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Weird and Wonderful Whiskeys

April 25, 2014

As our New Jersey sabbatical is coming to a close, I’m still trying to squeeze every last bit of pleasure out of our time in the Garden State and at the Institute for Advanced Study. That’s why, when Dining Services at the institute announced there was going to be a whiskey tasting on the second to last night of Passover, I signed up without hesitation.

Sure, whiskey is made from grain. Rye and barley are two of the expressly forbidden ones. I had given up both whiskey and beer for the week, and replaced them with Busted Barrel dark rum and wine instead.

But I could not resist the siren song of a guided tasting.

There were some really interesting bottles in the tasting, including one or two that tasted nothing like whiskey. There were also some standouts that I’m hoping will somehow make it into my liquor cabinet once we get settled back into the Capital Region.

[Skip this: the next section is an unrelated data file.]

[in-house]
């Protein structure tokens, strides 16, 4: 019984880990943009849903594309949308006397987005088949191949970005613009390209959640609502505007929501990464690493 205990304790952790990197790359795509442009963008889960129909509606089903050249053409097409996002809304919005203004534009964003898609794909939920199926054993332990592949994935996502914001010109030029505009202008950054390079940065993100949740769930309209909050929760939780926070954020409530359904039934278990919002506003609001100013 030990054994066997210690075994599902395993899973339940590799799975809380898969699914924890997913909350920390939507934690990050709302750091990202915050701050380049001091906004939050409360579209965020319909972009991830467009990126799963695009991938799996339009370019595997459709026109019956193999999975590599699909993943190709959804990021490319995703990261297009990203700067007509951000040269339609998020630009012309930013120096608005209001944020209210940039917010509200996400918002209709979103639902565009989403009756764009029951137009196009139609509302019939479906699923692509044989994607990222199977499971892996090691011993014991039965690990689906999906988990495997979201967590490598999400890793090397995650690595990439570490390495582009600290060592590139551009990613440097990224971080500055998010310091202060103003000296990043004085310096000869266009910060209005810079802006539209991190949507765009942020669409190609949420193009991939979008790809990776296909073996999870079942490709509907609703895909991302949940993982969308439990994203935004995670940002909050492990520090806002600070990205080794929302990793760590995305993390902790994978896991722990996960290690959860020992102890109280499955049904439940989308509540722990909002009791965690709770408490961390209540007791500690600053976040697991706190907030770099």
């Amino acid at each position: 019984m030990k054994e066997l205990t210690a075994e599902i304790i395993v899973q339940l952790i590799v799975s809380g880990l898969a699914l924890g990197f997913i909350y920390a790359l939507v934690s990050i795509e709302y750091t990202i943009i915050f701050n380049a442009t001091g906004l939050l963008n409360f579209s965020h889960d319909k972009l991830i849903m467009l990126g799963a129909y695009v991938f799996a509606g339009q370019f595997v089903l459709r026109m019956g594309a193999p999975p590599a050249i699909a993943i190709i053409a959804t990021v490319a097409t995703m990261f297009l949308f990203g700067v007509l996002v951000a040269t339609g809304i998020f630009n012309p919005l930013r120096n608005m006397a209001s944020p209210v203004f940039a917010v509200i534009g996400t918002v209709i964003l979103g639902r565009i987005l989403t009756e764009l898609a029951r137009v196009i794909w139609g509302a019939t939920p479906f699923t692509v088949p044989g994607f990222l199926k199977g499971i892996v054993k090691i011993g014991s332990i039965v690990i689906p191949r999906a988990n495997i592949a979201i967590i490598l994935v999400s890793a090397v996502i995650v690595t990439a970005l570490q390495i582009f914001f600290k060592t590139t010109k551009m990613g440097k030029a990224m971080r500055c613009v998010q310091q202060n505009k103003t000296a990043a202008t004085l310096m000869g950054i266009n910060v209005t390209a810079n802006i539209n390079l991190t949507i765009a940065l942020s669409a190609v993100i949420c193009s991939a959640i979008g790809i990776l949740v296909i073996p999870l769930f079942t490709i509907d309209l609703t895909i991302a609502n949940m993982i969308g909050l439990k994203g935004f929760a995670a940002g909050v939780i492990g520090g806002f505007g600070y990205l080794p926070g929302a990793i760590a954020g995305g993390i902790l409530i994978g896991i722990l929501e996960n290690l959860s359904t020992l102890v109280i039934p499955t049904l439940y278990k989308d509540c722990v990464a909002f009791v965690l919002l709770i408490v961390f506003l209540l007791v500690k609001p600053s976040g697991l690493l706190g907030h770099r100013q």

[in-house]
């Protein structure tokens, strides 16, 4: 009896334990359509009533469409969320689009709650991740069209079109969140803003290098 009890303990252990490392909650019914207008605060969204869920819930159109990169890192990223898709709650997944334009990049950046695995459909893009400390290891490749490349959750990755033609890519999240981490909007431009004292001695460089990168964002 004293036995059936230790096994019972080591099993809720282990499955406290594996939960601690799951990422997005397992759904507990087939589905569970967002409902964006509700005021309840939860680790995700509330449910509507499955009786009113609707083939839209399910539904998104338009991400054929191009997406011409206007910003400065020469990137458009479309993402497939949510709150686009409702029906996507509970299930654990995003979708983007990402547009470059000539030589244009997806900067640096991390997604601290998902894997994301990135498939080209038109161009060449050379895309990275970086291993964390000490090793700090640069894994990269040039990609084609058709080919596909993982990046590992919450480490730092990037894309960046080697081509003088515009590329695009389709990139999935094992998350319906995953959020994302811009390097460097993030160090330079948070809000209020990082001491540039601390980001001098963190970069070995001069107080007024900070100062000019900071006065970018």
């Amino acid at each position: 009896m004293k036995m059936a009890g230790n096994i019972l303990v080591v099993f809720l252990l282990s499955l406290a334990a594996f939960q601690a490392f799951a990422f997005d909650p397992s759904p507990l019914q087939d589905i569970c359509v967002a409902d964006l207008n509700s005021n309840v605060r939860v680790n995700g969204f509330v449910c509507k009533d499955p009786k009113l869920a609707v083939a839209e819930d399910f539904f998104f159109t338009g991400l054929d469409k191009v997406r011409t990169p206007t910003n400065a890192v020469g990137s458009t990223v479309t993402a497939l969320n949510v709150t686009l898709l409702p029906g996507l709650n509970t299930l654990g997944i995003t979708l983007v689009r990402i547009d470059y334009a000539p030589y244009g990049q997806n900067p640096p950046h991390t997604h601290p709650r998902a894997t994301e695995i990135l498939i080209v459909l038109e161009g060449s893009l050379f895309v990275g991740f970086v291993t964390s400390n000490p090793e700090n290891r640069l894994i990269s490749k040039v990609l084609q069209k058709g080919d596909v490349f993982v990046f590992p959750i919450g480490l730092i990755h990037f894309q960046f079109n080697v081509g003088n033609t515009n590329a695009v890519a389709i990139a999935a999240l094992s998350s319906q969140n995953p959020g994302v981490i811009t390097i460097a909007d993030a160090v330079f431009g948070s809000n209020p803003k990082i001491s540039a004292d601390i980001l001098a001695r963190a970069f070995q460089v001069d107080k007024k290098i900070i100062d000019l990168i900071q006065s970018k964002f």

Here’s how it all played out.

The tasting started with American whiskeys. Not all of these are bourbon. Bourbon, as you may remember has to be made from 51% corn and aged in new charred American oak barrels. There are a few more rules, but those are the big ones.

We started out with Four Roses Single Barrel. It’s a bourbon that I had heard a lot about yet never tried. Wow, this was intense. Big, bold and spicy with an unexpected component of red fruit, and a long finish. My only complaint was that this was such a big bourbon, I think it should have been placed a little further back in the tasting order.